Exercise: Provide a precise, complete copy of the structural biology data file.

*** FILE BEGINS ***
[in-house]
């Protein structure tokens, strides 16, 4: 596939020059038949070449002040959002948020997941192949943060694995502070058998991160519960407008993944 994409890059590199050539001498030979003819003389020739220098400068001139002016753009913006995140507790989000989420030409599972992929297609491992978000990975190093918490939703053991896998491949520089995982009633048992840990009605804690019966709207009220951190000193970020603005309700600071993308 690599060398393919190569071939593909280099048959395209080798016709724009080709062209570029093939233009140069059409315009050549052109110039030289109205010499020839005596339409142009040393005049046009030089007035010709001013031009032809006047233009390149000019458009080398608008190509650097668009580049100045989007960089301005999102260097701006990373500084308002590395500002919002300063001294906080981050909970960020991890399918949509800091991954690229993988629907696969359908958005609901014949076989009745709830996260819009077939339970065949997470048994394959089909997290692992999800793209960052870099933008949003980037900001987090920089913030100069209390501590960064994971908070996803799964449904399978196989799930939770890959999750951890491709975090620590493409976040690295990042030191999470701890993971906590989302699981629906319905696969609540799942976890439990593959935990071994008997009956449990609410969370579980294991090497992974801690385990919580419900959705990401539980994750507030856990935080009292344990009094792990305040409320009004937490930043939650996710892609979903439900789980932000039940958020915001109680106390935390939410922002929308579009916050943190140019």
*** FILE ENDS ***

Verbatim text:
[in-house]
């Protein structure tokens, strides 16, 4: 596939020059038949070449002040959002948020997941192949943060694995502070058998991160519960407008993944 994409890059590199050539001498030979003819003389020739220098400068001139002016753009913006995140507790989000989420030409599972992929297609491992978000990975190093918490939703053991896998491949520089995982009633048992840990009605804690019966709207009220951190000193970020603005309700600071993308 690599060398393919190569071939593909280099048959395209080798016709724009080709062209570029093939233009140069059409315009050549052109110039030289109205010499020839005596339409142009040393005049046009030089007035010709001013031009032809006047233009390149000019458009080398608008190509650097668009580049100045989007960089301005999102260097701006990373500084308002590395500002919002300063001294906080981050909970960020991890399918949509800091991954690229993988629907696969359908958005609901014949076989009745709830996260819009077939339970065949997470048994394959089909997290692992999800793209960052870099933008949003980037900001987090920089913030100069209390501590960064994971908070996803799964449904399978196989799930939770890959999750951890491709975090620590493409976040690295990042030191999470701890993971906590989302699981629906319905696969609540799942976890439990593959935990071994008997009956449990609410969370579980294991090497992974801690385990919580419900959705990401539980994750507030856990935080009292344990009094792990305040409320009004937490930043939650996710892609979903439900789980932000039940958020915001109680106390935390939410922002929308579009916050943190140019």